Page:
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Education Reform a Bipartisan Theme in Past Five President’s State of the Union Addresses

Tonight’s State of the Union address by President Donald J. Trump will very likely include more than a passing reference to education reform, and specifically, the Administration’s effort to enact education freedom scholarships to help low-income students choose the schools they’d prefer to attend outside of their attendance zone.

Tonight will not be the first time, nor the last, that a president makes a national pitch for giving parents like Stephanie Davis, one of the president’s guests tonight, more power to direct the education of their children, a right that the U.S. Supreme Court has validated time and time again.

It’s not just Republicans, like Ronald Reagan who in 1986 used his address to advocate Congress to support “vouchers that give parents freedom of choice.”

Democratic President Bill Clinton in 2000 asked Congress to for his support to “help us meet our goal of 3,000 charter schools by next year."

In his first address to Congress in 2001, President George W. Bush addressed what to do when schools continue to fail students: "Yet if they don’t, if they continue to fail, we must give parents and students different options: a better public school, a private school, tutoring, or a charter school. In the end, every child in a bad situation must be given a better choice, because when it comes to our children, failure is simply not an option."

In 2007, President Bush suggested, "We can lift student achievement even higher by giving local leaders flexibility to turn around failing schools, and by giving families with children stuck in failing schools the right to choose someplace better." In 2008, he praised the D.C. Opportunity Scholarship program, a bipartisan program then and now.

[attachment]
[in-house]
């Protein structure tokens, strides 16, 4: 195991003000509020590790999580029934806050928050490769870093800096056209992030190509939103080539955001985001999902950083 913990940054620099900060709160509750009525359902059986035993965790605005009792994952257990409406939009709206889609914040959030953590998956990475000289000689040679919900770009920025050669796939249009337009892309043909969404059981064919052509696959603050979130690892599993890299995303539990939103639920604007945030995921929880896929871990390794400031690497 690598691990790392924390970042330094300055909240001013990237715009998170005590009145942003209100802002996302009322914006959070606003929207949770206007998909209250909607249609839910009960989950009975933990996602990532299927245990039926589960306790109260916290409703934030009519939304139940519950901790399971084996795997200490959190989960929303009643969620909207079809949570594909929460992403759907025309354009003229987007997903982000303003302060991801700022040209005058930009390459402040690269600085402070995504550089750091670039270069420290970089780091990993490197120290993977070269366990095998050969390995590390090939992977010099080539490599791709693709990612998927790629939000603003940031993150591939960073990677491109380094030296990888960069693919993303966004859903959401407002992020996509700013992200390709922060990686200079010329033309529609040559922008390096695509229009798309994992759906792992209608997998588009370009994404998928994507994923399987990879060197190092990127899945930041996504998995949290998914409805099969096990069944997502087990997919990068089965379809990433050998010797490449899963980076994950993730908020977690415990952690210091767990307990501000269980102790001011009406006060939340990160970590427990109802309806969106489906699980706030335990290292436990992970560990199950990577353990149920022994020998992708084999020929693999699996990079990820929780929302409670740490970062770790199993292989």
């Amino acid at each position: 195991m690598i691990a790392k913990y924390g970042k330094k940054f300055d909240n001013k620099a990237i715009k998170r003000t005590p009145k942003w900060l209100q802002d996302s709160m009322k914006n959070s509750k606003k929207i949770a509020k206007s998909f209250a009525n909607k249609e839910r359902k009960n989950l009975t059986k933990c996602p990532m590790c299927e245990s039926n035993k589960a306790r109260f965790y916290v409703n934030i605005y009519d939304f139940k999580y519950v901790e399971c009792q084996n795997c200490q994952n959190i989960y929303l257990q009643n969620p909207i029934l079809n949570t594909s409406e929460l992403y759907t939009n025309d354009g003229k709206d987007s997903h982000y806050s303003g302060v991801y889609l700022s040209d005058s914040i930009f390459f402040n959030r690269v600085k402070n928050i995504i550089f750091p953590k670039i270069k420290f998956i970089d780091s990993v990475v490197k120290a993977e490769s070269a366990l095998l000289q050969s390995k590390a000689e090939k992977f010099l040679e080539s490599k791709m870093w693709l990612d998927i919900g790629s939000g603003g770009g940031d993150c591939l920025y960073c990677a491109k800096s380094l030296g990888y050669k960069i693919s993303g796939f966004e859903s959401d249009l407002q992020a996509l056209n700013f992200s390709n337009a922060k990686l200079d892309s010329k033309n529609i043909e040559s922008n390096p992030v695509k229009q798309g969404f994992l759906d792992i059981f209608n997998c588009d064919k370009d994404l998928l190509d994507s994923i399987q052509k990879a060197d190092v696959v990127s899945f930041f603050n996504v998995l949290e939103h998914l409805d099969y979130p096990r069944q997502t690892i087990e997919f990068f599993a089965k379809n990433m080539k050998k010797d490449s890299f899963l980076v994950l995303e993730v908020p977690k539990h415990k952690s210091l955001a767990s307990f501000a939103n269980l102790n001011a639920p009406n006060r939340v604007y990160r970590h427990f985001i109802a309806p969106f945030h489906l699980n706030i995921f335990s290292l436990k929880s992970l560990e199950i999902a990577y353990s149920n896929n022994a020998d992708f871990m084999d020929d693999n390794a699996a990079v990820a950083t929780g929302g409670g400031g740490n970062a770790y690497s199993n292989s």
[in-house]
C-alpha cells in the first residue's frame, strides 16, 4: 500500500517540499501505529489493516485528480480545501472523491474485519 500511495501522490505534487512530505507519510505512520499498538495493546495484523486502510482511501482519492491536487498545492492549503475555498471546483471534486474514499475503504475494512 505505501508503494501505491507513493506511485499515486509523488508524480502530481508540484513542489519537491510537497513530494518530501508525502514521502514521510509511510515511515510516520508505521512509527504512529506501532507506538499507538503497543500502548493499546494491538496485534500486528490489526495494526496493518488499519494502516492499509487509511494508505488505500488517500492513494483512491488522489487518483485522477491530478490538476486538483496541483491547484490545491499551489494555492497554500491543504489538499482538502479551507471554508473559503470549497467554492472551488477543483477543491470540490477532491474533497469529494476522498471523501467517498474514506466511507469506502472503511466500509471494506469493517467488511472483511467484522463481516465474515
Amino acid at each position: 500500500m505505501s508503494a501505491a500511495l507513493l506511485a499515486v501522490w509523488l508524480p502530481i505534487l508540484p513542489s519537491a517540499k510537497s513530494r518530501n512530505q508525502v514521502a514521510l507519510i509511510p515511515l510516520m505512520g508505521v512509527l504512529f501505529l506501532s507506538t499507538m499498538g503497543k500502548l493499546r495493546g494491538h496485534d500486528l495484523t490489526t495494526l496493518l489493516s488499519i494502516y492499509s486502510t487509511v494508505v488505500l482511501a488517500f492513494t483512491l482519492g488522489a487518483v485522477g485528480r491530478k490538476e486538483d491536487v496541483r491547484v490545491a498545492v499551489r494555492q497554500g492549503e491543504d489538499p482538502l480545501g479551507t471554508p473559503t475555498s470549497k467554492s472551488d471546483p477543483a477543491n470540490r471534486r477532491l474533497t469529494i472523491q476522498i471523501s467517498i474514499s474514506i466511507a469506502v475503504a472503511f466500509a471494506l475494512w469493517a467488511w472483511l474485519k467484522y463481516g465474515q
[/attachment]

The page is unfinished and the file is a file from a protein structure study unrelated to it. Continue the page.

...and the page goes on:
In 2009, President Barack Obama proclaimed, "[W]e will expand our commitment to charter schools." Three years later, he embraced the bipartisan nature of education reform by stating: “I'm a Democrat. But I believe what Republican Abraham Lincoln believed: That government should do for people only what they cannot do better by themselves, and no more. That's why my education reform offers more competition, and more control for schools and states.”

Courtesy of the White House

Throughout the country, charter school and education choice laws have always enjoyed bipartisan support. So tonight when President Trump calls on Congress to enact a program to give parents more options and highlights the needs of those like his special guests Stephanie and Janiyah Davis from Philadelphia, remember that this isn’t the first time, and it won’t be the last time a president recognizes the depth of need and support for ensuring every child has access to the best education that meets his or her need. The same choice valued in higher education and funded by states and the federal government should finally become the law of the land for every student in America, no matter what their age, and regardless of who calls for it.

 


Founded in 1993, the Center for Education Reform aims to expand educational opportunities that lead to improved economic outcomes for all Americans — particularly our youth — ensuring that conditions are ripe for innovation, freedom and flexibility throughout U.S. education.

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